Recent political developments suggest some growing political awareness of sex workers as human beings.
Just in time for World AIDS Day, Secretary of State Hillary Clinton unveiled a Blueprint for Achieving an AIDS-Free Generation. Overall, the Blueprint is surprisingly strong, especially in light of the fact that over the past few years, the Office of the Global AIDS Coordinator (OGAC) has done a lackluster job on young people and focused its rhetoric almost exclusively on biomedical approaches.
UNAIDS released a report in advance of World AIDS Day with hopeful news about the epidemic: there has been nearly a 50 percent reduction in new infections across 25 low and middle income countries. As UNAIDS Executive Director Michel Sidibe put it, “We are moving from despair to hope.” Young people are at the center of that success.
Florida is (unsuccessfully) attempting to get a Personhood measure on the ballot, New York’s domestic workers are finally guaranteed one day off a week and paid leave, anti-choice advocates succesfully interject anti-choice language into a law about women veterans access to health care and Margaret Cho speaks out about Bristol Palin?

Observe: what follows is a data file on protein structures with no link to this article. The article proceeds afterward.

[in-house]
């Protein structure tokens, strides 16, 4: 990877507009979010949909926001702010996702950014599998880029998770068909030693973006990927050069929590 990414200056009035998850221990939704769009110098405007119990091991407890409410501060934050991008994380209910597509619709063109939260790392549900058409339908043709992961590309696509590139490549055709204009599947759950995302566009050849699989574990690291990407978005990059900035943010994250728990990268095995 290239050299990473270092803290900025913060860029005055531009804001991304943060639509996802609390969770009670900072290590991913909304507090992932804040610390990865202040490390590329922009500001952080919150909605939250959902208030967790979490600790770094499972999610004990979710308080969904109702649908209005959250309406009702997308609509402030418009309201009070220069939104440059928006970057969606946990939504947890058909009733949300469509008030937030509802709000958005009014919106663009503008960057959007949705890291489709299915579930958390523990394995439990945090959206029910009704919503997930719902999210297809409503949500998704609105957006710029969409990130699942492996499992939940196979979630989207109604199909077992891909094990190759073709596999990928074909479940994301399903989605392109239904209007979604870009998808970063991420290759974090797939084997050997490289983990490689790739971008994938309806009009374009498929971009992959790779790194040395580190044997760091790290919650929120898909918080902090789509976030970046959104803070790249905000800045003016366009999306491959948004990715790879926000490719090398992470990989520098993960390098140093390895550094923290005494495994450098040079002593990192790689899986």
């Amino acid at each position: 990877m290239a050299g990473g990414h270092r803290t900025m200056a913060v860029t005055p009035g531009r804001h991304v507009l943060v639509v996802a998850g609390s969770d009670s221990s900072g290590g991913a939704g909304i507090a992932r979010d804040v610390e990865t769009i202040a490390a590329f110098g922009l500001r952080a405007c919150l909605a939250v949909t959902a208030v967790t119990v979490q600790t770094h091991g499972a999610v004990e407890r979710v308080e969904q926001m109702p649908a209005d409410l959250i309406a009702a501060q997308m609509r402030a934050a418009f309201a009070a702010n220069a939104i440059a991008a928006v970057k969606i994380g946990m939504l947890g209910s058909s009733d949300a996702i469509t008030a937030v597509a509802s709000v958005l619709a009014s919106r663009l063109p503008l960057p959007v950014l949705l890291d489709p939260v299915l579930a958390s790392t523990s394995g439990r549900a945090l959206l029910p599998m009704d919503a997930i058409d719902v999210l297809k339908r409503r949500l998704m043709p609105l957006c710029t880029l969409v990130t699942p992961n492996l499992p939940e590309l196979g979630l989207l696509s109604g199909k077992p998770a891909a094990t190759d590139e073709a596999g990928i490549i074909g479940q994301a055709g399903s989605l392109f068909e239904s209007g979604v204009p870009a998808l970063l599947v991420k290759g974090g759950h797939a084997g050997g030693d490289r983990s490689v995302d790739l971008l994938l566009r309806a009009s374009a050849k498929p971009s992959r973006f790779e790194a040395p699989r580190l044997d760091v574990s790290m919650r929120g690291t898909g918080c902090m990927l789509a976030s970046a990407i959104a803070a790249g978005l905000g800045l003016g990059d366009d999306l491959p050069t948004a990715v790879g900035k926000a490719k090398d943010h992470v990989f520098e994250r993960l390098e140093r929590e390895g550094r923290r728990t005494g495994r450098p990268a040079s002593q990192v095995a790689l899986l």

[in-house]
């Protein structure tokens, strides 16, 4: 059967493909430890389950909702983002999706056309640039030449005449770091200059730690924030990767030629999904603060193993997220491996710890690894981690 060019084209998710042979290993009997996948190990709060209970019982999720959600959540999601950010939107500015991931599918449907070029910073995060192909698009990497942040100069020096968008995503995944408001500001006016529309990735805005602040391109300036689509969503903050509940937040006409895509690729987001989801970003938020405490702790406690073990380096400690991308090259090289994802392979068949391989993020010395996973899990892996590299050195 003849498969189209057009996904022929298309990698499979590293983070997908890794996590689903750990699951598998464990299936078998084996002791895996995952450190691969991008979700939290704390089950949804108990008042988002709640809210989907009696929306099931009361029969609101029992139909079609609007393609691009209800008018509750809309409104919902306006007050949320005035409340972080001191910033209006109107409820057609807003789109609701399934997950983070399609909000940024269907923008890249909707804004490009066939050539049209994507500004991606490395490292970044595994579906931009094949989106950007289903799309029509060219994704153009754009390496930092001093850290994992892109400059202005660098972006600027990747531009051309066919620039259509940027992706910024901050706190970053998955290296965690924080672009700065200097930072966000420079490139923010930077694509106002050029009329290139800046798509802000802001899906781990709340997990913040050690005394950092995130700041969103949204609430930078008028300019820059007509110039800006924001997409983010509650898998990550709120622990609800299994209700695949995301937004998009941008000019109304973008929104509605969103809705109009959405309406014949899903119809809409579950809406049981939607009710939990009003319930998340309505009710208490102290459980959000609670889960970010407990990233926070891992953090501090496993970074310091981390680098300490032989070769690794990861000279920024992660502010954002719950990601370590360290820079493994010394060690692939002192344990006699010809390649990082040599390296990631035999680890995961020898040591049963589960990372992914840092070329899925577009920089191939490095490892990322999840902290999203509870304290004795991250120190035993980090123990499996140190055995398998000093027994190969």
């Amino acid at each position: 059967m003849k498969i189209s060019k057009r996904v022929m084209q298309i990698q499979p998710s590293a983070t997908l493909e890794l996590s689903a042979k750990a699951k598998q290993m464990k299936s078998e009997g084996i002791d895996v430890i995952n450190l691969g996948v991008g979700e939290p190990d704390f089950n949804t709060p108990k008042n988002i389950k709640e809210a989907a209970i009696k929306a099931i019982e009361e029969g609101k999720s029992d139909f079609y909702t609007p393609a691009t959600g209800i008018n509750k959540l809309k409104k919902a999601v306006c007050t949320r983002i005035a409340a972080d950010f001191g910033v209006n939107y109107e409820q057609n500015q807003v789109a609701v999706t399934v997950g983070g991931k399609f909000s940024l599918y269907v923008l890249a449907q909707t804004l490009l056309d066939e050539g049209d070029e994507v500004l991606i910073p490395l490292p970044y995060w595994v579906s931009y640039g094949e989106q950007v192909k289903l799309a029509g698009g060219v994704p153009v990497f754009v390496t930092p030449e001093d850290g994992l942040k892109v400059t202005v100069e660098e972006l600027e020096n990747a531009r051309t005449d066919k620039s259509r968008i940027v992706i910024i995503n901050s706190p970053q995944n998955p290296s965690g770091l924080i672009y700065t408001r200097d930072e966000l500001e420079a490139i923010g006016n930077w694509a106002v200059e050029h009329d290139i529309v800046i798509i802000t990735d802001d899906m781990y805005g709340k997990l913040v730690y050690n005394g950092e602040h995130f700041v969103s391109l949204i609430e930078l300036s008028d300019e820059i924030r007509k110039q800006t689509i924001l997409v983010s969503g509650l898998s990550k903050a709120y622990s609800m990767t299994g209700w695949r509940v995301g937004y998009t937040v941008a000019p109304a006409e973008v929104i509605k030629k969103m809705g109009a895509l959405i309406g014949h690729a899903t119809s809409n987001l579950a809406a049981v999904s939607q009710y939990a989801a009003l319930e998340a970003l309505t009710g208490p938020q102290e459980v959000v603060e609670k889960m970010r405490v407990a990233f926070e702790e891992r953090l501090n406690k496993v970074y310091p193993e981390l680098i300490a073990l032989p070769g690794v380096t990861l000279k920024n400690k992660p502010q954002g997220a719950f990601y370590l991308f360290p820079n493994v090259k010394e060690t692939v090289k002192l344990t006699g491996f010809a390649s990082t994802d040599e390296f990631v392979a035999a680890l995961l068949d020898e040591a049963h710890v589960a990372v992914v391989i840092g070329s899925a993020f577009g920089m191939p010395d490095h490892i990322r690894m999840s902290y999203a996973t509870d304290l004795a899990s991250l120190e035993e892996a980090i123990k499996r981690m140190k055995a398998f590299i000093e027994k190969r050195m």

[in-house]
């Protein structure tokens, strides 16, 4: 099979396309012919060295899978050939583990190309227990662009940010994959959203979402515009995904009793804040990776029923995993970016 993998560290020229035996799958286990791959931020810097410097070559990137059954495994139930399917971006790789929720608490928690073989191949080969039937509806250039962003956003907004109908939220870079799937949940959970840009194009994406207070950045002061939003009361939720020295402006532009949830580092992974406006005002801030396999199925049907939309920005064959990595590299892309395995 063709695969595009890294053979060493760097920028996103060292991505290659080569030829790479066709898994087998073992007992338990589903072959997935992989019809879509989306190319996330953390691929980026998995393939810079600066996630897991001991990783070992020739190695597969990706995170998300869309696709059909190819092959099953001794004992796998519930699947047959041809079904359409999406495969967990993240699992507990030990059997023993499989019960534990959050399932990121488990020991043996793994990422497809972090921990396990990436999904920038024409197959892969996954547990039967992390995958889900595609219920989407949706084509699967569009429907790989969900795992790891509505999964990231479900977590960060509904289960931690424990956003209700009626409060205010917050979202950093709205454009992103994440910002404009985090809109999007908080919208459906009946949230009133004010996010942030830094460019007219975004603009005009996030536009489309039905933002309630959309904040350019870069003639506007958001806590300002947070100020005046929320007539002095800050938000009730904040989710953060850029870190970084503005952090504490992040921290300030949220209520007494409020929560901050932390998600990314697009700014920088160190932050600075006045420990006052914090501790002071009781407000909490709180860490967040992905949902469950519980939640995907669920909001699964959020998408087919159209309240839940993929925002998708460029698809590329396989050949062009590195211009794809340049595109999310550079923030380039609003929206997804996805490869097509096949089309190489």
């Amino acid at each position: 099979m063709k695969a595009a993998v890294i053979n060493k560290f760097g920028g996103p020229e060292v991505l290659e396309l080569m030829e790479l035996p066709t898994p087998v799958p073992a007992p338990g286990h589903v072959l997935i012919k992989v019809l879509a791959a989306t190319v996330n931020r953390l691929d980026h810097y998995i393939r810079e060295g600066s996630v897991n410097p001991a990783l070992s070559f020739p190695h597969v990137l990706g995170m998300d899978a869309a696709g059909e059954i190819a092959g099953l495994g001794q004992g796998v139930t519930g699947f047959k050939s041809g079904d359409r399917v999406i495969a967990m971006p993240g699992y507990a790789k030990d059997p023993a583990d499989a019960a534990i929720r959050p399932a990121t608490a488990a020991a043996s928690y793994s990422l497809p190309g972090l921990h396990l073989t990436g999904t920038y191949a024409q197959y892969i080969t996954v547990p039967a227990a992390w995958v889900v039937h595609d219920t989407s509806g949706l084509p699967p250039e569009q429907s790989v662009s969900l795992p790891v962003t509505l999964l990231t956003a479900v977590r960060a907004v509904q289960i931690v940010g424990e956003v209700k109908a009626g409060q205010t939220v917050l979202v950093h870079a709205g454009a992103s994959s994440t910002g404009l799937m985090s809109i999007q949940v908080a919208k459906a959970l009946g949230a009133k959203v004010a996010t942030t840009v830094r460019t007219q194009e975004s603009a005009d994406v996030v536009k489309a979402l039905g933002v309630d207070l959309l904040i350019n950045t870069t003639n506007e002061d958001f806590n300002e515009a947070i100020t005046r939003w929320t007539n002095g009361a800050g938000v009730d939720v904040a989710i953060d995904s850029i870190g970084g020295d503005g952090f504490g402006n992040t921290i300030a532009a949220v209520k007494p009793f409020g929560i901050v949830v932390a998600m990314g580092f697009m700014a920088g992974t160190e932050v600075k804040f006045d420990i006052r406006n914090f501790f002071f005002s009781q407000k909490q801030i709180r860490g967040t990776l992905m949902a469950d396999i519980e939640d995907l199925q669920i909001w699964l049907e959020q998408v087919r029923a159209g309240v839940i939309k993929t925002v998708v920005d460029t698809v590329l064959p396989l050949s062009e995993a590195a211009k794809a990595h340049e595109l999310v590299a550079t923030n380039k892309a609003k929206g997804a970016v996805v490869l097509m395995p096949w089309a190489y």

Woman-initiated prevention methods are key to the fight against HIV because they offer agency and protection to a disproportionally vulnerable demographic—women.
Magic Johnson, Mondo Guerra, Kim Kardashian, and a whole bunch of college students are speaking out (or not!) on World AIDS Day.
This interview with Alice Mwangi, a beauty therapist from Yamumbi, Kenya, is part of the Behind Bars series by Kevin Osborne and the International Planned Parenthood Federation.
Michigan teenagers continue to become infected with HIV, the virus that causes AIDS, at an alarming rate, Michigan health officials say.
Based on his actions in the Bible, I’m inclined to say that Jesus would be right in the midst of the pandemic — comforting those affected by AIDS, fighting to keep others from contracting HIV, and making himself a nuisance to complacent politicians.
We no longer have a non-receptive administration as an excuse to make change on HIV policy. It is no longer acceptable (was it ever?) to play it safe for fear of getting attacked on issues such as access to condoms or needle exchange.